Reading and Thinking Football

Football, including books thereon and idiosyncratic thinking thereabout

Assorted Links

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Wow, it’s been a long time since I’ve done one of these. I’ll be sorting out a lot of links, since there’s not much point in putting up a link about, oh, the NFL’s decision to stop the supplemental revenue sharing when there’s already been a decision that, despite what they want, they can’t stop supplemental revenue sharing.

That said, I did enjoy this post by Jack Bechta about his agent pitch.

A characteristically exhaustive post by Travis at Quirky Research on palpably unfair acts, featuring examples beyond the 1954 Cotton Bowl.

A useful hiring checklist for college coaches, from Robert Boland of NFP. As for coaching hires where the team might not have followed that checklist, see Brian Kelly at Notre Dame.

Identifying the source, from another Bechta article, this one on coaches:

I’ve also heard, but can’t confirm, that one AFC coach told his team owner that if he pulled the pension, “you will have my resignation on your desk.”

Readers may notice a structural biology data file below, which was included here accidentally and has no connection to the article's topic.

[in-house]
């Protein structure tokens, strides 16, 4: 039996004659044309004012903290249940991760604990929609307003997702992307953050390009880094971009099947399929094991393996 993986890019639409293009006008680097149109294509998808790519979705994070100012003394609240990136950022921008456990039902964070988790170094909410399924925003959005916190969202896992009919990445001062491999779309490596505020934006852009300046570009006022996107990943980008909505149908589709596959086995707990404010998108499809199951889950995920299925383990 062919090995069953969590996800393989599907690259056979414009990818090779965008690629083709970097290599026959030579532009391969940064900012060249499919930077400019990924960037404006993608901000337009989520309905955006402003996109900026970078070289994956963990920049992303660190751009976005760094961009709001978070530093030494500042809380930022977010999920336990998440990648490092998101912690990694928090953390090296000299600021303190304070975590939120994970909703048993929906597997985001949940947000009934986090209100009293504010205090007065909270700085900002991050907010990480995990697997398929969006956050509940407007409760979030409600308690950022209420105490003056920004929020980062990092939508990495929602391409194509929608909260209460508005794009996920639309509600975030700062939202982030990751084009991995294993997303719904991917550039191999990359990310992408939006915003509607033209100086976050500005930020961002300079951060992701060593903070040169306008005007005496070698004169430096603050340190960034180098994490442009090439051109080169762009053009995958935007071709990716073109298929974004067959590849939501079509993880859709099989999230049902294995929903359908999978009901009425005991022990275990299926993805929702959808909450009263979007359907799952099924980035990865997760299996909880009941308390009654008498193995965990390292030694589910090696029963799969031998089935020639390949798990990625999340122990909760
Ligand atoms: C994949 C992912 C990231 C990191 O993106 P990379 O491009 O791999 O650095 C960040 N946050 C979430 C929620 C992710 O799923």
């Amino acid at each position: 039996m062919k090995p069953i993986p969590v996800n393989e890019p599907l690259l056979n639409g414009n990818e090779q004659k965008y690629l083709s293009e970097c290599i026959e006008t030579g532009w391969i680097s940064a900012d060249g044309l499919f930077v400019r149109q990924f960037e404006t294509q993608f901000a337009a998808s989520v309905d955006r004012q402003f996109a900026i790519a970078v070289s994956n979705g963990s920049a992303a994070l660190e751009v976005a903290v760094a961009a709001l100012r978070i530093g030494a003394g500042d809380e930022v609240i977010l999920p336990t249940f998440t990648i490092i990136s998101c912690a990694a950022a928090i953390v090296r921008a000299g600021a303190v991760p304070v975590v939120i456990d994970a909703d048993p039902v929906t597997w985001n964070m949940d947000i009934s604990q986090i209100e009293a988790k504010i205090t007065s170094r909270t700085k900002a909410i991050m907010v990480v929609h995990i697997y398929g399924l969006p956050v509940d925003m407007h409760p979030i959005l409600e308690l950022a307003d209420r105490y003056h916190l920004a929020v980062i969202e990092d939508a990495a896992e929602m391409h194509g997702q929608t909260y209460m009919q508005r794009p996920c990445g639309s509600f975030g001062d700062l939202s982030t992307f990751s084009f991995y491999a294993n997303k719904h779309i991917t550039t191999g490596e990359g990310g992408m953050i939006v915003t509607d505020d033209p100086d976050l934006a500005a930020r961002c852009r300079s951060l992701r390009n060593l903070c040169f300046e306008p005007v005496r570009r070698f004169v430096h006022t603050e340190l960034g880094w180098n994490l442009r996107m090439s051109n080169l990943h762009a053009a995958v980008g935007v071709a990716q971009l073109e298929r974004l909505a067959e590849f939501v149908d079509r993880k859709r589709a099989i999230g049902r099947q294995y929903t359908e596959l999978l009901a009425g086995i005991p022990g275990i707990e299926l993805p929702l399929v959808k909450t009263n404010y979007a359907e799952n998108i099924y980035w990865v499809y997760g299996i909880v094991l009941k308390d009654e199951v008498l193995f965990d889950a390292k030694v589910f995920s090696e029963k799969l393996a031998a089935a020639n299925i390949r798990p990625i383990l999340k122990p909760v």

Hmm, let’s count the AFC coaches from November 17 with Super Bowl rings: Bill Belichick, Mike Tomlin. Hmm, this year the Patriots are going without coordinators. 2+2=5, for sufficiently large values of 2.

Always timely: USA Today‘s work on collegiate coaching salaries, with a useful look at the increasing cost to Mizzou of Gary Pinkel’s on-field success. The superstar, of course, remains the coaching contracts database.

Mid-season factoid: 300 yard passers win almost as much as 100 yard rushers, and if you eliminate the games where both teams had 300 yard passers, they won at a higher clip than 100 yard rushers (though without the same adjustment). Just more evidence of how it’s becoming a passing game.

Another one from PFR: in figuring out how much a quarterback actually plays, draft position and performance level both matter. If I told you that Malcolm Gladwell, channeling David Berri, argued to the contrary, you probably figured that already.

Second Rick Gosselin: Canton needs a contributor category.

The high cost of bowl games: school’s ticket guarantees. Going to bowls is not necessarily a winning proposition for a school, in direct cost terms. In a real sense, the schools that make money off bowls are the ones that go to the big money bowls and the ones that win 5 or fewer games and get to share in the conference bowl revenue without the expense. HT to The Sports Economist.

Finally, for now, FO colleague Doug Farrar over at one of his other homes, Yahoo!’s Shutdown Corner, put together a list of the top 10 strategic changes of the 2000’s.

More links probably coming later this weekend, when I get cranky at basketball again.

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Written by Tom Gower

March 20, 2010 at 02:19

Posted in Uncategorized

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